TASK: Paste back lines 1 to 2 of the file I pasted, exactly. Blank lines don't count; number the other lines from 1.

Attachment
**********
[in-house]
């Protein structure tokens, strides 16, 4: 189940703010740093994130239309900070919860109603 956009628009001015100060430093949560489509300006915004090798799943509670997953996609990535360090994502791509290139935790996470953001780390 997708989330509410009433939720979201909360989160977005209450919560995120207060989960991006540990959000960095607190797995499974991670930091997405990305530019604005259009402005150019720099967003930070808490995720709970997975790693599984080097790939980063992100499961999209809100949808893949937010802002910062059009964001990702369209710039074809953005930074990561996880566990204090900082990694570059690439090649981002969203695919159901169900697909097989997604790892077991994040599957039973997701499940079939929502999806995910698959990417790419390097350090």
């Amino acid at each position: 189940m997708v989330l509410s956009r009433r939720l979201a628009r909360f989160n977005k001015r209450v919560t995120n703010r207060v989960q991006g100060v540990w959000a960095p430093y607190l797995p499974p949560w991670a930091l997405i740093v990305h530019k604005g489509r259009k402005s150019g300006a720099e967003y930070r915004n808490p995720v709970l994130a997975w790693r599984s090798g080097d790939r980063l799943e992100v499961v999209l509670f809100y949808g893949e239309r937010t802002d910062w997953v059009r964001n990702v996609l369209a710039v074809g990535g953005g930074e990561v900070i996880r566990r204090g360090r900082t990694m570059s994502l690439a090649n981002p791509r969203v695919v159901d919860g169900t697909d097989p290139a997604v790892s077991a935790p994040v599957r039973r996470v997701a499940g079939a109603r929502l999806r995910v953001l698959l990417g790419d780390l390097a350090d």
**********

[in-house]
């Protein structure tokens, strides 16, 4: 189940703010740093994130239309900070919860109603 956009628009001015100060430093949560489509300006915004090798799943509670997953996609990535360090994502791509290139935790996470953001780390 997708989330509410009433939720979201909360989160977005209450919560995120207060989960991006540990959000960095607190797995499974991670930091997405990305530019604005259009402005150019720099967003930070808490995720709970997975790693599984080097790939980063992100499961999209809100949808893949937010802002910062059009964001990702369209710039074809953005930074990561996880566990204090900082990694570059690439090649981002969203695919159901169900697909097989997604790892077991994040599957039973997701499940079939929502999806995910698959990417790419390097350090």